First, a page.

Well, we have a liability issue, if something happened and someone sued us we’re sunk, our insurance won’t cover something like this.

OK, call the insurance company buy a policy you think you need and deduct it from my paycheck.

That was only one meeting… I was eventually fired, although it was a fairly mutual parting of the ways.  I knew long before that, that I wasn’t cut out for full time Church work.

So in 1982 I was a former minister looking for a job.  My brother and two of his friends had a started a drywall contracting company and they landed a huge contract remodeling a mall, mostly because of drug dealing contacts and friends.  My brother had compasson on me and offered me a part time job.  So I went to work for them as a ten dollar an hour laborer while I looked for a real job with all my useless college degrees and a ministry background.  There is nothing harder on the male ego than job hunting with few “real” qualifications.  Hauling trash and sweeping floors was actually a blessing to my psyche, at the end of the day I could see tangible results of my work and sweat.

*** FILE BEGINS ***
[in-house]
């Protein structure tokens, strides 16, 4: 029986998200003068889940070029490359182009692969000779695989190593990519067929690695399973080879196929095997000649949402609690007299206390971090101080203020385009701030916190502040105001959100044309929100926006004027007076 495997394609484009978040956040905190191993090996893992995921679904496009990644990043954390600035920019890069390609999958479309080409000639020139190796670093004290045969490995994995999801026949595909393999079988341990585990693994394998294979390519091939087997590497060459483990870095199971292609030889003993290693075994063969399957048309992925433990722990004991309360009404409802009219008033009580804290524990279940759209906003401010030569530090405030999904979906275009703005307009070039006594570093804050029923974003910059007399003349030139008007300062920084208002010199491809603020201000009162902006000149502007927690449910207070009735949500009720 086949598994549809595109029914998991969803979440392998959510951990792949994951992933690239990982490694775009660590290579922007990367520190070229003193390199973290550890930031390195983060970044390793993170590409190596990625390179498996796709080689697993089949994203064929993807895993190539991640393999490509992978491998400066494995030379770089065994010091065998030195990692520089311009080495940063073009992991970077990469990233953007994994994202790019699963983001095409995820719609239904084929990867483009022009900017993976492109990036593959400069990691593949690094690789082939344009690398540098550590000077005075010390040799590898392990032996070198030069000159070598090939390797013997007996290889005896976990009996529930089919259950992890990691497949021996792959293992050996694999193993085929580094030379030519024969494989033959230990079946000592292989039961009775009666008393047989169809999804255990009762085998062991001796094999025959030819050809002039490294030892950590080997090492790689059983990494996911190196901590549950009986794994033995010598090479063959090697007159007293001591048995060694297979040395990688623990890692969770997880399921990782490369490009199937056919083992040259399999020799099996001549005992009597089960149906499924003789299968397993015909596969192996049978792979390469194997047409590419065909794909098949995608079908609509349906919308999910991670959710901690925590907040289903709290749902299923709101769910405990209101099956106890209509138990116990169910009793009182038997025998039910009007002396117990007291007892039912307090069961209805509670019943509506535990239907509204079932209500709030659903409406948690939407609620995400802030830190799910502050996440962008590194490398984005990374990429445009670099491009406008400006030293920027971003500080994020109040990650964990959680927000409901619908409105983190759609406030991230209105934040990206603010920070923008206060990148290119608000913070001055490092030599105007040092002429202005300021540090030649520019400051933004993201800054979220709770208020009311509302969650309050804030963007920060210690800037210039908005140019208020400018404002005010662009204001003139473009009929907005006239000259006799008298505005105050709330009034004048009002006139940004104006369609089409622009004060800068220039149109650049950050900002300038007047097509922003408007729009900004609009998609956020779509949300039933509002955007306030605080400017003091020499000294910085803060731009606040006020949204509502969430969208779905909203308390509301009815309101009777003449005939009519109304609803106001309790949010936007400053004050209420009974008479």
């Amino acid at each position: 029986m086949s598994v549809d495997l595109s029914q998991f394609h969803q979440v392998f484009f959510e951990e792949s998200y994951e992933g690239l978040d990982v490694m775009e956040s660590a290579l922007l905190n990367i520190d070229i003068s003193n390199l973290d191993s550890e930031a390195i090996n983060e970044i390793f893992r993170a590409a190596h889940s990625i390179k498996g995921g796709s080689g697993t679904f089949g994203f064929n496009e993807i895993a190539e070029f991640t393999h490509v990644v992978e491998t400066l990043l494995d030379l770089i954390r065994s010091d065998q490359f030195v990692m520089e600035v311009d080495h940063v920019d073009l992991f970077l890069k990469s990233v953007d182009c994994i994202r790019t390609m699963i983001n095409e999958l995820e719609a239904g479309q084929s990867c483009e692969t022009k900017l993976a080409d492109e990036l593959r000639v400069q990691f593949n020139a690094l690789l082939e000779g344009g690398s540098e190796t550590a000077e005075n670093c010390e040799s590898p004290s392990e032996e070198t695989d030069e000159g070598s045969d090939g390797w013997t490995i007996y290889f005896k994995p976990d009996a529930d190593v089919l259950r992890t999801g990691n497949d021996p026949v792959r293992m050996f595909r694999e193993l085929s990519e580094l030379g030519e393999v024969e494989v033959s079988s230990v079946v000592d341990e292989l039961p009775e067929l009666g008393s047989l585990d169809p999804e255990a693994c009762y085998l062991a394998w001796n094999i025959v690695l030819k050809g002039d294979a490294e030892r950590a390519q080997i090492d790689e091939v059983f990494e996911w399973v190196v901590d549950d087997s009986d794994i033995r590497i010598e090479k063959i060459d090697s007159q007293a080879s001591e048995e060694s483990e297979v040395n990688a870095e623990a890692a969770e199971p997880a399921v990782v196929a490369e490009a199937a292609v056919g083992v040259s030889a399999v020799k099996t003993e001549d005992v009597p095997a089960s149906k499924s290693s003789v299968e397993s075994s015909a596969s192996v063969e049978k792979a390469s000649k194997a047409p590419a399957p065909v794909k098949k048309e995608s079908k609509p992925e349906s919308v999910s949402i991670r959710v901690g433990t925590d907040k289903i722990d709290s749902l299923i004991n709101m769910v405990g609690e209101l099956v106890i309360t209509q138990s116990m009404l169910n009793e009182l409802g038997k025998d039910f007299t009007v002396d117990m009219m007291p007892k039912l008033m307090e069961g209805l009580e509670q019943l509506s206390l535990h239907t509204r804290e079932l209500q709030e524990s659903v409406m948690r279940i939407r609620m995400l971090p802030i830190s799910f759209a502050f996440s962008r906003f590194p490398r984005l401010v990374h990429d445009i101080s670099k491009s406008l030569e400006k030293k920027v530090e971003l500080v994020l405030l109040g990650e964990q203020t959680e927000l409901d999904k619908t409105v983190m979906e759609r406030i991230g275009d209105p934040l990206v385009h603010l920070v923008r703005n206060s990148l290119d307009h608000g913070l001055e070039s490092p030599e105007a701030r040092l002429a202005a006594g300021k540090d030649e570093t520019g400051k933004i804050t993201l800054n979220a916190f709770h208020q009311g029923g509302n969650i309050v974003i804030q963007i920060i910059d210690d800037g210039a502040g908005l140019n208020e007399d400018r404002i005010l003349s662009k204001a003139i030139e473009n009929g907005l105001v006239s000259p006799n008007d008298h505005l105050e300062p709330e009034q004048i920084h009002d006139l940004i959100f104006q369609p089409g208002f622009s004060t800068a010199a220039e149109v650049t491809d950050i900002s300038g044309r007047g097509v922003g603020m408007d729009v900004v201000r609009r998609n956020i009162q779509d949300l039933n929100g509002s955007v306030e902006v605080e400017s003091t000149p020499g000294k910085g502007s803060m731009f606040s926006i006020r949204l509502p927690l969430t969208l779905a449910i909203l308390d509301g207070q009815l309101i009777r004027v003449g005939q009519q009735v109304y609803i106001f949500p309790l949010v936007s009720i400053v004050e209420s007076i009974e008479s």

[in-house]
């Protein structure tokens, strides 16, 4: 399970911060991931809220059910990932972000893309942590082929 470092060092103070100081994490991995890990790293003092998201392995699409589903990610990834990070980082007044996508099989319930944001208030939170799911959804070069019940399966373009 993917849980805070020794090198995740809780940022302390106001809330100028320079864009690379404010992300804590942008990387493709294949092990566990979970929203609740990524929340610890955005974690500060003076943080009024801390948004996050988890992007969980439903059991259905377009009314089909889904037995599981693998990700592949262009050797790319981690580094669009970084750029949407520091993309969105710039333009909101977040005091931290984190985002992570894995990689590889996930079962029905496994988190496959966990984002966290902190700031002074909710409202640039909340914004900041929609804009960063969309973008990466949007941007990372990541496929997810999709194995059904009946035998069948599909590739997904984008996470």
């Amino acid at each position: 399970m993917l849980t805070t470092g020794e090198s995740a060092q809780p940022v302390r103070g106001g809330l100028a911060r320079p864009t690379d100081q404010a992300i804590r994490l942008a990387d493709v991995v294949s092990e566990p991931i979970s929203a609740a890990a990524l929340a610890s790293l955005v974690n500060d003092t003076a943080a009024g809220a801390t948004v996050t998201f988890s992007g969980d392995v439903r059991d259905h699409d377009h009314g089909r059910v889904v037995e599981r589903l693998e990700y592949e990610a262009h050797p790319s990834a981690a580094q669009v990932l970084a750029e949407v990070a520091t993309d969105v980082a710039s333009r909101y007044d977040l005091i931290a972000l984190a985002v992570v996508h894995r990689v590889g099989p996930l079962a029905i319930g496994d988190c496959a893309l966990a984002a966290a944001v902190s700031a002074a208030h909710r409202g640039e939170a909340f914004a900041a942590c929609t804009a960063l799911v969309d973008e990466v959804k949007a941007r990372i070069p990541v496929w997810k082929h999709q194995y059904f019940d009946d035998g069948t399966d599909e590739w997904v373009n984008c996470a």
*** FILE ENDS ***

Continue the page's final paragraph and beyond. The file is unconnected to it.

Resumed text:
Two months into the project they got a big progress payment. They bought three company trucks and a kilo of cocaine that they were going to sell for a profit, and they left 15 employees standing around on Friday and didn’t show up with paychecks.  They all knew my brother and his buddies and what was up.  After a quick meeting among the crew, they packed up all the company tools and walked off the job with them.  On Monday morning I was the only person who showed up for work.  The general contractor came to me and said, “your brother and his buddies are out of here… you seem pretty sharp and the guys all like you… we don’t have time to rebid this project, so if we set you up with a company and write you a check to cover payroll will you call everyone back and finish the project for us?”  Sure… I had nothing better to do for the next 3-4 months… so with 3 months experience pushing brooms and moving sheetrock from here to there, I owned a construction company with 15 employees.  I finished the mall and landed more contracts through word of mouth. 

To keep a short story short, by 1987 I had nearly 50 employees. I was making a good living, good enough to feel guilty about.  Now, I wasn’t and never have been,  a “prosperity gospel” person by any stretch, but I have to admit I did think it was God prospering me because I had committed to run my business on Biblical principles. But not the “biblical principles” the prosperity gospel people taught, nor the ones you are probably thinking of.